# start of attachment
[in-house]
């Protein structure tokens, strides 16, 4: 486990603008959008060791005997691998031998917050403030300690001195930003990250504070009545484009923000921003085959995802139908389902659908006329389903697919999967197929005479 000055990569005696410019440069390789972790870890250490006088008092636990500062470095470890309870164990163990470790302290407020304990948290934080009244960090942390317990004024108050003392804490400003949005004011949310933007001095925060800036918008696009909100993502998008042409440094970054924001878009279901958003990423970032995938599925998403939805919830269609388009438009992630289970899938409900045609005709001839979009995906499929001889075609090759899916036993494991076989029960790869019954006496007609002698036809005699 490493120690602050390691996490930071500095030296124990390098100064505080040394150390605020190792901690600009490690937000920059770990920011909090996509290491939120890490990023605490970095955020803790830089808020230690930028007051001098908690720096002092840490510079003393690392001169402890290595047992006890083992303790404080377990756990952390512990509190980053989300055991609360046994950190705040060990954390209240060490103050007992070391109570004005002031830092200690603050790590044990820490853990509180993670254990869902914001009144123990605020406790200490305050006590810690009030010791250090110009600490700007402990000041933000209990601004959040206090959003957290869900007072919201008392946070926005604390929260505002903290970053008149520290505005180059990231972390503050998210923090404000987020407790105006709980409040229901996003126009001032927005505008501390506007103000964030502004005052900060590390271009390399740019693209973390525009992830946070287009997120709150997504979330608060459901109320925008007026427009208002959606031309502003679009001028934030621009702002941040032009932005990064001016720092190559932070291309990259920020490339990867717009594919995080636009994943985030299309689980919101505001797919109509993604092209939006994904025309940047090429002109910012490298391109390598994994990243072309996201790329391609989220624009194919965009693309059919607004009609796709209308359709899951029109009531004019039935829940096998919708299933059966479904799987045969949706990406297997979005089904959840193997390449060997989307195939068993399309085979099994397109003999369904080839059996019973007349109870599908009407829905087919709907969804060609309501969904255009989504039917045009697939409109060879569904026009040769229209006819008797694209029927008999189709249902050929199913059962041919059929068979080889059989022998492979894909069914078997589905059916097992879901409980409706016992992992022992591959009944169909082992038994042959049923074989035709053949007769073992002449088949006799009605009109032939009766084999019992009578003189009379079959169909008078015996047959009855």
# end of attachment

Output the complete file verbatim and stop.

[in-house]
């Protein structure tokens, strides 16, 4: 486990603008959008060791005997691998031998917050403030300690001195930003990250504070009545484009923000921003085959995802139908389902659908006329389903697919999967197929005479 000055990569005696410019440069390789972790870890250490006088008092636990500062470095470890309870164990163990470790302290407020304990948290934080009244960090942390317990004024108050003392804490400003949005004011949310933007001095925060800036918008696009909100993502998008042409440094970054924001878009279901958003990423970032995938599925998403939805919830269609388009438009992630289970899938409900045609005709001839979009995906499929001889075609090759899916036993494991076989029960790869019954006496007609002698036809005699 490493120690602050390691996490930071500095030296124990390098100064505080040394150390605020190792901690600009490690937000920059770990920011909090996509290491939120890490990023605490970095955020803790830089808020230690930028007051001098908690720096002092840490510079003393690392001169402890290595047992006890083992303790404080377990756990952390512990509190980053989300055991609360046994950190705040060990954390209240060490103050007992070391109570004005002031830092200690603050790590044990820490853990509180993670254990869902914001009144123990605020406790200490305050006590810690009030010791250090110009600490700007402990000041933000209990601004959040206090959003957290869900007072919201008392946070926005604390929260505002903290970053008149520290505005180059990231972390503050998210923090404000987020407790105006709980409040229901996003126009001032927005505008501390506007103000964030502004005052900060590390271009390399740019693209973390525009992830946070287009997120709150997504979330608060459901109320925008007026427009208002959606031309502003679009001028934030621009702002941040032009932005990064001016720092190559932070291309990259920020490339990867717009594919995080636009994943985030299309689980919101505001797919109509993604092209939006994904025309940047090429002109910012490298391109390598994994990243072309996201790329391609989220624009194919965009693309059919607004009609796709209308359709899951029109009531004019039935829940096998919708299933059966479904799987045969949706990406297997979005089904959840193997390449060997989307195939068993399309085979099994397109003999369904080839059996019973007349109870599908009407829905087919709907969804060609309501969904255009989504039917045009697939409109060879569904026009040769229209006819008797694209029927008999189709249902050929199913059962041919059929068979080889059989022998492979894909069914078997589905059916097992879901409980409706016992992992022992591959009944169909082992038994042959049923074989035709053949007769073992002449088949006799009605009109032939009766084999019992009578003189009379079959169909008078015996047959009855």